Coping with Dementia
People who are in the early stages of their dementia have a more difficult time participating in social activities than those who have been suffering with this illness for a longer period of time. Teepa Snow, a dementia education specialist, believes that this phenomenon occurs due to the fact that patients in the first stages of this illness are more aware of their clinical state, which in turn inhibits their social skills. The awareness of something being wrong is extremely hard to overcome, which will negatively effect interactions with other people.
By creating daily activities that help patients bond with their caregivers is a great opportunity for them to reach a daily sense of happiness and fulfillment. Teepa has over three decades of experience in the caregiving field, and she is on the road most of the year educating healthcare providers and families on ways to interact with their loved ones on a more personal level. She explains that by establishing meaningful interactions, you allow the patients to go through this illness with dignity. Teepa also teaches the importance of balance when creating a schedule for people with dementia. Caregivers have to be very careful to not overstimulate patients, and allow time for them to de-stress, as well as engage in a wide range of fitness activities such as walking and balance.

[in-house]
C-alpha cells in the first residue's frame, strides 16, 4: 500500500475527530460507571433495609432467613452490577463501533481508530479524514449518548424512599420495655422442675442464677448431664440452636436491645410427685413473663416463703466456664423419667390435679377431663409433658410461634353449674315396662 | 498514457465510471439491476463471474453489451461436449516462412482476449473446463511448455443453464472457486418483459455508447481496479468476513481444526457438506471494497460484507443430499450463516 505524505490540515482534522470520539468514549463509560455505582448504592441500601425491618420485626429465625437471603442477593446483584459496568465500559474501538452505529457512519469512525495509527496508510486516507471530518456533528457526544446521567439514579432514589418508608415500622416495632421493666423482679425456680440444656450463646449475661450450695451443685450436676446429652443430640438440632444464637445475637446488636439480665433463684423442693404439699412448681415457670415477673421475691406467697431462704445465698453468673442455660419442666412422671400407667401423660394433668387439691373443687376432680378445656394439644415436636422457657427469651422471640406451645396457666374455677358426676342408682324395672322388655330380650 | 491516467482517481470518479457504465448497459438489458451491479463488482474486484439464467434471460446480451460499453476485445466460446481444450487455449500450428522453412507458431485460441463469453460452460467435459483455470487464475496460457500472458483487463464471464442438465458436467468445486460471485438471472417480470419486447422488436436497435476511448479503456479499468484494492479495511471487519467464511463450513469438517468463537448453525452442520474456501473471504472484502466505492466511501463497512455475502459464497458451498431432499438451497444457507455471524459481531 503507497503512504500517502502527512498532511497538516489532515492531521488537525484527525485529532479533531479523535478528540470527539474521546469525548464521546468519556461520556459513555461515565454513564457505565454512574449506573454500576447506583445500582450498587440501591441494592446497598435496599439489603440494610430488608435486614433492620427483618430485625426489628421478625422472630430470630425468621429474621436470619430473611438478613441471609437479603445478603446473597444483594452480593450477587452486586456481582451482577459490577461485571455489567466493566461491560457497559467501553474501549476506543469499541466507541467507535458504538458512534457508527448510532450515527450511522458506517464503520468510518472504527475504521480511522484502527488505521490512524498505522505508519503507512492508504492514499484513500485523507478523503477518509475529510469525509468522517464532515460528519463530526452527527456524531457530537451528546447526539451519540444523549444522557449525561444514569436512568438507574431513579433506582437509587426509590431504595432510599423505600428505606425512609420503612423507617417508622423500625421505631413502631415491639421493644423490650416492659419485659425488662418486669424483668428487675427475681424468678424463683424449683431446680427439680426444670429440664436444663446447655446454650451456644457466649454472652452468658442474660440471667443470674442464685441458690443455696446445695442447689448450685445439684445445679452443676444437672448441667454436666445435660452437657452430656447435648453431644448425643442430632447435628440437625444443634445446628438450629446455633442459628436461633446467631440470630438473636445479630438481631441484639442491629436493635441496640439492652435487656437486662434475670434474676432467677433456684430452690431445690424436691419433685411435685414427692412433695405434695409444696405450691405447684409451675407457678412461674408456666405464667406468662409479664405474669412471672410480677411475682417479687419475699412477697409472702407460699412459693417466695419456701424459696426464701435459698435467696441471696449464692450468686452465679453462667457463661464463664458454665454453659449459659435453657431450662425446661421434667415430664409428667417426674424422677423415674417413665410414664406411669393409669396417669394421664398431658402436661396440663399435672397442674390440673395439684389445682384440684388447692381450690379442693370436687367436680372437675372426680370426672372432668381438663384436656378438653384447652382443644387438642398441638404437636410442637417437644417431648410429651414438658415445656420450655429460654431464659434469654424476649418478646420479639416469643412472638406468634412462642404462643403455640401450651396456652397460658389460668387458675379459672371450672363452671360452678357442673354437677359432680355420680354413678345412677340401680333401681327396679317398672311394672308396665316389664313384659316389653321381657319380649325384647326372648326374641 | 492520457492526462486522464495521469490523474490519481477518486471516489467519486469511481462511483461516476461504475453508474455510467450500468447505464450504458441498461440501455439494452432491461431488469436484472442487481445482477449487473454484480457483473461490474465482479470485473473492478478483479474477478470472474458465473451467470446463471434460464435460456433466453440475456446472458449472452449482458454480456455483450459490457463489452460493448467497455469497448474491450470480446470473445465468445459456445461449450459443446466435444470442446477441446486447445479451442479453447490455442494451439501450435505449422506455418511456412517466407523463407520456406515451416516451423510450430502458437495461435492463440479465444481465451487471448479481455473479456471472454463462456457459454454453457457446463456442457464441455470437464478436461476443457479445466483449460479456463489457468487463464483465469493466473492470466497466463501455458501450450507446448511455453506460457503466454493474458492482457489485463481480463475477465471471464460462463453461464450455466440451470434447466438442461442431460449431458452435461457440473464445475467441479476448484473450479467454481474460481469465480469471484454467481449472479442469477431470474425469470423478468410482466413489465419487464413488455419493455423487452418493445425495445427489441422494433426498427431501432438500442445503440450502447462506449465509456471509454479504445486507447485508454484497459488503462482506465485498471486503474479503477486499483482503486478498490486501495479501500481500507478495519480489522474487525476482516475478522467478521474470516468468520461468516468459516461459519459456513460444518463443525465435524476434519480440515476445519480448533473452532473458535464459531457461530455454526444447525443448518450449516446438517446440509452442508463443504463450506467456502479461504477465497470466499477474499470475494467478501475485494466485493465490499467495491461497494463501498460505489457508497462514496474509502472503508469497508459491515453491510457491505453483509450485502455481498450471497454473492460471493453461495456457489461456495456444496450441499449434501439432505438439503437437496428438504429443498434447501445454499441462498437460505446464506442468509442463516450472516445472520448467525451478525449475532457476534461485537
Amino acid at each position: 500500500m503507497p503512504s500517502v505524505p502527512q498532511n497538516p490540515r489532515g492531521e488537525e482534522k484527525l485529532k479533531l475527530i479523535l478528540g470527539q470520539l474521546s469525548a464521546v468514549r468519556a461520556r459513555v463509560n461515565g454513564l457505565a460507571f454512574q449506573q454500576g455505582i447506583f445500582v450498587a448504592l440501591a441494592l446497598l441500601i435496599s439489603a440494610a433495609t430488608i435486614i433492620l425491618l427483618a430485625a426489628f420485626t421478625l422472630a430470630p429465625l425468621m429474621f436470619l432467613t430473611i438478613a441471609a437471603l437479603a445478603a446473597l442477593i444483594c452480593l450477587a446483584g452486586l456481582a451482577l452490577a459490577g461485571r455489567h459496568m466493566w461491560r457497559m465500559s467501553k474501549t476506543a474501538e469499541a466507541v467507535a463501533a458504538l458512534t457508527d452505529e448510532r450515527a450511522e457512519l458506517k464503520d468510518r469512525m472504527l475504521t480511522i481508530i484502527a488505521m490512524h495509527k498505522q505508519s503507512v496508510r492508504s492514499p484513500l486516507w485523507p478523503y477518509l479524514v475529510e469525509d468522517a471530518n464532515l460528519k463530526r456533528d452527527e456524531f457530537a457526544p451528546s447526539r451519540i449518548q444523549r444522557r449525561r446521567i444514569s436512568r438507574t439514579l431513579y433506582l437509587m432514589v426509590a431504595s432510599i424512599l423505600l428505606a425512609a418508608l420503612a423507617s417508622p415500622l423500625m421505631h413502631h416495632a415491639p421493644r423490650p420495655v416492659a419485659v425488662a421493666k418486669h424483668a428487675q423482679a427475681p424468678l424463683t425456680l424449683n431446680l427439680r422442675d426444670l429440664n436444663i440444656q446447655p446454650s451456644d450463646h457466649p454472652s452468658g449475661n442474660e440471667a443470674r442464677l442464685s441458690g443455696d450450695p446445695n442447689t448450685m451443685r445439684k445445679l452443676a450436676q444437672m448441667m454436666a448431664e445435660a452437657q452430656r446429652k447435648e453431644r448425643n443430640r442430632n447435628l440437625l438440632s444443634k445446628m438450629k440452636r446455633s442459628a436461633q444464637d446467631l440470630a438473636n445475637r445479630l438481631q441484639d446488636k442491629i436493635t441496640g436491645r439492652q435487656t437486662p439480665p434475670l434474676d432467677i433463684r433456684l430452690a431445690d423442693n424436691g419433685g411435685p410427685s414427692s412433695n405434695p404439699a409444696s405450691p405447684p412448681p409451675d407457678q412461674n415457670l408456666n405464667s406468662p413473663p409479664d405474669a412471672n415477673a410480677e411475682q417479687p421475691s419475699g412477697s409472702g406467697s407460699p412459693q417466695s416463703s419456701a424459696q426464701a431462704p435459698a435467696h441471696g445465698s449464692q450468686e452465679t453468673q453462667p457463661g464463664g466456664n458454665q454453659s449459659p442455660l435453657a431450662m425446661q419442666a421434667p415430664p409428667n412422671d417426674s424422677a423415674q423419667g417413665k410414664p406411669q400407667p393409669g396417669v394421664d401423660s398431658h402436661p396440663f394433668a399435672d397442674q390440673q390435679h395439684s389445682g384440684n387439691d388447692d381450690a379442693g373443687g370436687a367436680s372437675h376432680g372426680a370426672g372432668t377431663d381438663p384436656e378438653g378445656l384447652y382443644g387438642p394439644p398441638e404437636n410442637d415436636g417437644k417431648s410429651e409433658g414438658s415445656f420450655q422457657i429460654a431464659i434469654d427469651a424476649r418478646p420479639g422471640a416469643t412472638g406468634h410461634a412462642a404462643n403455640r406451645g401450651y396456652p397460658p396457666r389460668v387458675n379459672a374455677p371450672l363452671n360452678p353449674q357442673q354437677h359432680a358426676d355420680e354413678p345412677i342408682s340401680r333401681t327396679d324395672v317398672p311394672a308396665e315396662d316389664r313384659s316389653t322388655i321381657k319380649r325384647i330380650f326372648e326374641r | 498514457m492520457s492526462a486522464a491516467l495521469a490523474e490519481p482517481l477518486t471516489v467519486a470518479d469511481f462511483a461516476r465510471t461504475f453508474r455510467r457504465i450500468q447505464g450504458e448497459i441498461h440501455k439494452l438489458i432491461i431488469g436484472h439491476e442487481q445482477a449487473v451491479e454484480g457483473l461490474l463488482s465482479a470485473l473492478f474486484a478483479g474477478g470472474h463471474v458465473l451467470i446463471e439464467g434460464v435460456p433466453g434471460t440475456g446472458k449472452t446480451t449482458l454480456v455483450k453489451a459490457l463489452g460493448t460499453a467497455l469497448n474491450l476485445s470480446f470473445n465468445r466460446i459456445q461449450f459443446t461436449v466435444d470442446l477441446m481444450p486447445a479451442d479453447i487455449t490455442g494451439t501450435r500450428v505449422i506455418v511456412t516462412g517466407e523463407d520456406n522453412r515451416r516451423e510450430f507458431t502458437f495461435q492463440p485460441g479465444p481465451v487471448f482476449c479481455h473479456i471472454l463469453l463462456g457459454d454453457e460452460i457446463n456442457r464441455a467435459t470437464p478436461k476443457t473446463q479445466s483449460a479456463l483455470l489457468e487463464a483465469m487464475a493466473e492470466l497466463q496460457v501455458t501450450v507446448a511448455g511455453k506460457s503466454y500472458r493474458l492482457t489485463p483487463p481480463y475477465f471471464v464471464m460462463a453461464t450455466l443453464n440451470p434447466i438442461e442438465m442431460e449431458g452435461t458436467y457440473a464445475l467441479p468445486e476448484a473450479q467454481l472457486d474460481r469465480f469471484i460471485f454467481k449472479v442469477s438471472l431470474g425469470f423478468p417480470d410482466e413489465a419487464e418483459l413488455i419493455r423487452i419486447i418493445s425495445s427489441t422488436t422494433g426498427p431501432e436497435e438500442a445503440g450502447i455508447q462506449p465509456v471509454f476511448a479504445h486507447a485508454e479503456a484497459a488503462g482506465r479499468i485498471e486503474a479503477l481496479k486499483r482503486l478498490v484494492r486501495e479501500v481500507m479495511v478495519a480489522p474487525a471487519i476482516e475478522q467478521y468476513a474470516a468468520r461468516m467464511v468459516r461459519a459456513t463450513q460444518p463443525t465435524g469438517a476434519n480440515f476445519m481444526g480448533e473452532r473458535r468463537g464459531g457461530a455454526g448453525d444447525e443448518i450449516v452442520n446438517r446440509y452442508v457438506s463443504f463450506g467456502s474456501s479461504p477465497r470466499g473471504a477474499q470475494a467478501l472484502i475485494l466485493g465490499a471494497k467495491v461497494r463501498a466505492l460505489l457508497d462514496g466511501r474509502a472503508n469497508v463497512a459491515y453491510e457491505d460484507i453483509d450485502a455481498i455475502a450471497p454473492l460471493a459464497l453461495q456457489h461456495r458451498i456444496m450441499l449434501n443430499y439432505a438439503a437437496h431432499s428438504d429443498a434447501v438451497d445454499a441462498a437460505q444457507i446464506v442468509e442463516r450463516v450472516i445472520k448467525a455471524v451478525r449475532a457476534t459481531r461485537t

Ms. Snow also points out the importance of setting up a stable activity schedule for people who are living with dementia. She describes patients who become easily overwhelmed and must be introduced to a balanced day that can give them a chance to relax and focus. Separating people who are in different stages of the disease is also important, because they could become irritated and more confused by their surroundings.
It is no easy feat to become a caregiver for people with dementia- whether you are a professional caregiver or a family member. Local groups and online communities are a good source of support for anyone that needs an extra hand. Teepa Snow also suggests that people need to continuously readjust their expectations and diversify the activities schedule as their loved ones progress towards the disease.